Photography by Vito Palmisano
With a renewed focus on its portfolio of iconic brands, Kraft Foods Group has pinned its future on a targeted strategy that focuses on its people, platform innovation, collaboration and execution with excellence.
Retail Leader sat down for an exclusive interview with Tom Corley, executive vice president and president of U.S. sales, shortly after Kraft Foods Inc. became Mondelez International and spun off its North American grocery business into Kraft Foods Group in October 2012. He revealed his thoughts on the future in store for this "$19 billion startup."
"We want to be the best consumer food products company in North America," explains Corley. "We want to provide the best food and beverage products and solutions to our customers and to our consumers."
How Kraft intends to go about doing this has been clearly articulated in what Corley refers to as its four pillars of success. First is the new company's emphasis on not only the collective performance of its 25,000 employees, but also on a philosophy of allowing them the autonomy they need to run their businesses.
"Number two is we have to execute with excellence. If we don't execute in the marketplace, whether you're in a marketing function, a sales function or finance, we are going to suboptimize our results. So there is a relentless focus on execution," Corley says. For the first nine months of 2012, Kraft Foods Group reported net income of $1.54 billion, up 7 percent from a year ago, while revenues climbed 2 percent to $13.85 billion.
Kraft's brands, some of which claim a 109-year-old heritage, are the company's third pillar. With 10 brands that boasted $500 million in sales apiece last year, Kraft looks to continue to innovate and extend its portfolio so the company has a sustainable platform of growth. "That is absolutely of colossal importance to our future," says Corley.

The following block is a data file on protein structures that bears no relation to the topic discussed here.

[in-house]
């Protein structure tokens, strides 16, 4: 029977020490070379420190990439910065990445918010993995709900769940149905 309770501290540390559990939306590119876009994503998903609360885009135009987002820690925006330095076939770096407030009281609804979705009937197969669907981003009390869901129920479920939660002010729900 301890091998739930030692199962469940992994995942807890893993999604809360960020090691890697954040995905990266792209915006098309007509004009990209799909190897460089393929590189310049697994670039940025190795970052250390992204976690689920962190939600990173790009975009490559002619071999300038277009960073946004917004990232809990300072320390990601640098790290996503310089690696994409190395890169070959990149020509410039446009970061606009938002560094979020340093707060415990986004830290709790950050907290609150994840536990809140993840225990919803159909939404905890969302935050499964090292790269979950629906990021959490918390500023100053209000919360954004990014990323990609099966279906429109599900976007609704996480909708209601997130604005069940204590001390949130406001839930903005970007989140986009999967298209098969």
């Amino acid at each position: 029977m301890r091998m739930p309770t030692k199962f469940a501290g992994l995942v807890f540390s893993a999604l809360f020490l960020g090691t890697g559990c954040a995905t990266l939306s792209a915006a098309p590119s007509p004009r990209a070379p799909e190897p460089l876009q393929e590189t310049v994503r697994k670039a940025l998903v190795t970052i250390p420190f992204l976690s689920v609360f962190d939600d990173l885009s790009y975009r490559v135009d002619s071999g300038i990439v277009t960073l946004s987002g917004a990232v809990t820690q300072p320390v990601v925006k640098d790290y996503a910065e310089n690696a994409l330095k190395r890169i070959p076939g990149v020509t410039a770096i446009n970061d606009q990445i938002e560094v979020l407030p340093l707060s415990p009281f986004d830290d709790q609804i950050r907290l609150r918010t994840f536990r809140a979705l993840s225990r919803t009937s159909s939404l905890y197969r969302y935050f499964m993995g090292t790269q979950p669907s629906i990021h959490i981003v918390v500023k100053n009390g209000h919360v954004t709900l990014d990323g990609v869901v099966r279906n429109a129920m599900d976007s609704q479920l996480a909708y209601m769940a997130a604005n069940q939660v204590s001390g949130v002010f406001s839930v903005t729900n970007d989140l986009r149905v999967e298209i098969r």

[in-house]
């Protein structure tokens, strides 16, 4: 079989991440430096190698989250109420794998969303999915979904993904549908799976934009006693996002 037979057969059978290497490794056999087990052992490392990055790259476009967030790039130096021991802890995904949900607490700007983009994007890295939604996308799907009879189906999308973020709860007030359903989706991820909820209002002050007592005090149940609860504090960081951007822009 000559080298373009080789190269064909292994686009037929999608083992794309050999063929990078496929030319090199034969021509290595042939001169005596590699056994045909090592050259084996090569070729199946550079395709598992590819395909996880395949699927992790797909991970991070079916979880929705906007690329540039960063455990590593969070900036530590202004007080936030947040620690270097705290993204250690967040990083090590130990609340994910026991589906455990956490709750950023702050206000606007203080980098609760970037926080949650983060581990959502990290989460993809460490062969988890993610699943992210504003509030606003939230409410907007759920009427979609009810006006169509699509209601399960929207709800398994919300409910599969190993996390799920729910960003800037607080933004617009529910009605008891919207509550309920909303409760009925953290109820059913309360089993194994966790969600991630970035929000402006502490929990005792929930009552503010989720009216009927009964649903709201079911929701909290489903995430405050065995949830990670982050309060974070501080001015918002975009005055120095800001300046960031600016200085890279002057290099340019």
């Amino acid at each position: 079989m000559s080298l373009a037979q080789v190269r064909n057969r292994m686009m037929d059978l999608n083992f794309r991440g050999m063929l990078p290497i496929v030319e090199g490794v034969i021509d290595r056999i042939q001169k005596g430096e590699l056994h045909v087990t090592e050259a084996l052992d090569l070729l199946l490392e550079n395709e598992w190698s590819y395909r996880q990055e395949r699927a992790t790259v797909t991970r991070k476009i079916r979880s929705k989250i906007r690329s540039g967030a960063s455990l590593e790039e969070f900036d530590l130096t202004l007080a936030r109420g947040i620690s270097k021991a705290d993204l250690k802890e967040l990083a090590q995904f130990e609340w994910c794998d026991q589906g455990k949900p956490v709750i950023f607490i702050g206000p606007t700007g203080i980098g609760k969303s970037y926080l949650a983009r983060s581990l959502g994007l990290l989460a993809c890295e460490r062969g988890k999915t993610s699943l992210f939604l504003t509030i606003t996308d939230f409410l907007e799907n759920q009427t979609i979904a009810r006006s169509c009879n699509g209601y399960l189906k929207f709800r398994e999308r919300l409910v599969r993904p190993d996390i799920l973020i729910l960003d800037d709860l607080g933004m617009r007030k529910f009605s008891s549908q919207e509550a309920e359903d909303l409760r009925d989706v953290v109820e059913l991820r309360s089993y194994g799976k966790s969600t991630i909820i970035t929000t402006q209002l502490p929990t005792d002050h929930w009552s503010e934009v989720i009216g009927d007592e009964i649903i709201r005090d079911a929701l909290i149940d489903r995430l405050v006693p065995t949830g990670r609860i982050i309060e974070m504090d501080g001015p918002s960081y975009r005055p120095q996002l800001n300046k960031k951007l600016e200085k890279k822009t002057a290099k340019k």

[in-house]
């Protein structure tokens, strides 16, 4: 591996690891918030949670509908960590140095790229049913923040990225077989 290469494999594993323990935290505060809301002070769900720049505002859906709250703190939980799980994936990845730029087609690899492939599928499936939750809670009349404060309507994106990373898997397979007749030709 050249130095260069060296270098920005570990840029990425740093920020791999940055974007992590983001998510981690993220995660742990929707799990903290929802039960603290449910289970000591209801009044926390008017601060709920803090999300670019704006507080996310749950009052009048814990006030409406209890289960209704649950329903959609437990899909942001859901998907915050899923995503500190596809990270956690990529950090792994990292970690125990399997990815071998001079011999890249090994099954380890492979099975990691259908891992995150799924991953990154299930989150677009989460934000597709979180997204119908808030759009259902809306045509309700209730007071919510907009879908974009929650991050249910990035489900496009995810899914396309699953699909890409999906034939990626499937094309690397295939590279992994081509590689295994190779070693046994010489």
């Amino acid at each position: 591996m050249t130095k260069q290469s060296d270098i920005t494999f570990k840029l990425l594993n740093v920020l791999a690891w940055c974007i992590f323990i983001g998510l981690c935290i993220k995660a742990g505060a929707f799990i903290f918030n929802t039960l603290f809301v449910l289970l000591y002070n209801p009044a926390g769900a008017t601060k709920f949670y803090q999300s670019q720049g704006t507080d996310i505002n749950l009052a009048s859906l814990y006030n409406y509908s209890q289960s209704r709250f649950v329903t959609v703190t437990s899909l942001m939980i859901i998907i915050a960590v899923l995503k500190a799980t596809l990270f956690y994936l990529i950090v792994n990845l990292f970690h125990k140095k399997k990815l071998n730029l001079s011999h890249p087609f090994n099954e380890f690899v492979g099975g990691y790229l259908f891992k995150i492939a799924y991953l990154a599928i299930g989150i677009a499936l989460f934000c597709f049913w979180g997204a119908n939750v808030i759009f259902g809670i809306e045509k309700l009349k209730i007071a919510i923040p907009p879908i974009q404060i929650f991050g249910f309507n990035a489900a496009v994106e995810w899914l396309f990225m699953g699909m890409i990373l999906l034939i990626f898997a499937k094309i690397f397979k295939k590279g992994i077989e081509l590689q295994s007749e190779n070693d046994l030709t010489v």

"And then lastly, I would tell you that like any good company, we have to find 'effective efficiencies'–not only in our own network but collaboratively with retailers." Toward that end, no process or operation is sacred, and Kraft is scrutinizing everything from its business units to its supply chain to its operations group to ensure that the company is identifying efficiencies against each of the brands it brings to market.
It's clear in speaking with Corley and touring Kraft Foods' Northfield, Ill. -based headquarters that the CPG company recognizes its robust portfolio of brands holds the key to its future success. One need only listen to a brief roll call to begin to understand the tradition and history in its portfolio: Oscar Mayer, Philadelphia, Planters, Maxwell House, Velveeta, Jell-O, Kool-Aid and Kraft Macaroni & Cheese are among the household names.
"Our success is dependent on how we treat these brands, how we market these brands and how we continually make them relevant," says Corley. "It's extremely important to our consumers and to the shoppers that walk into any outlet of any retail store that we maintain the high quality of those brands and that we market them so that they are effectively relevant to today's consumer."
But complacency is not on the menu for Corley and his team. Not content to simply sustain the current performance level, Kraft Foods aims to "turbo-charge" its iconic brands, creating new opportunities for consumers to use them and moving the needle for retailers in their respective categories.
"As I mentioned, we have 10 $500 million brands, we have 17 $100 million brands, and in 80 percent of the categories in which we participate, we're either in the No. 1 or No. 2 share position," says Corley. "We have very large brands who contribute significantly to categories. Our retailers count on those base businesses for their top line and bottom line. In addition to that, they are staples in our consumers' homes."
Keeping that core business healthy is clearly critical, Corley says, but equally important is Kraft's future ability to innovate–to take existing brand equities and extend them.
"Our brands are trusted by consumers each and every day. If we can utilize the path we've been on with consumers and take that innovation opportunity to answer what they may need, and bring new items and actually bring new categories to the store, the retailer wins. Importantly, the consumer wins, and Kraft is providing value to the network all the way through," says Corley.
Focus on innovation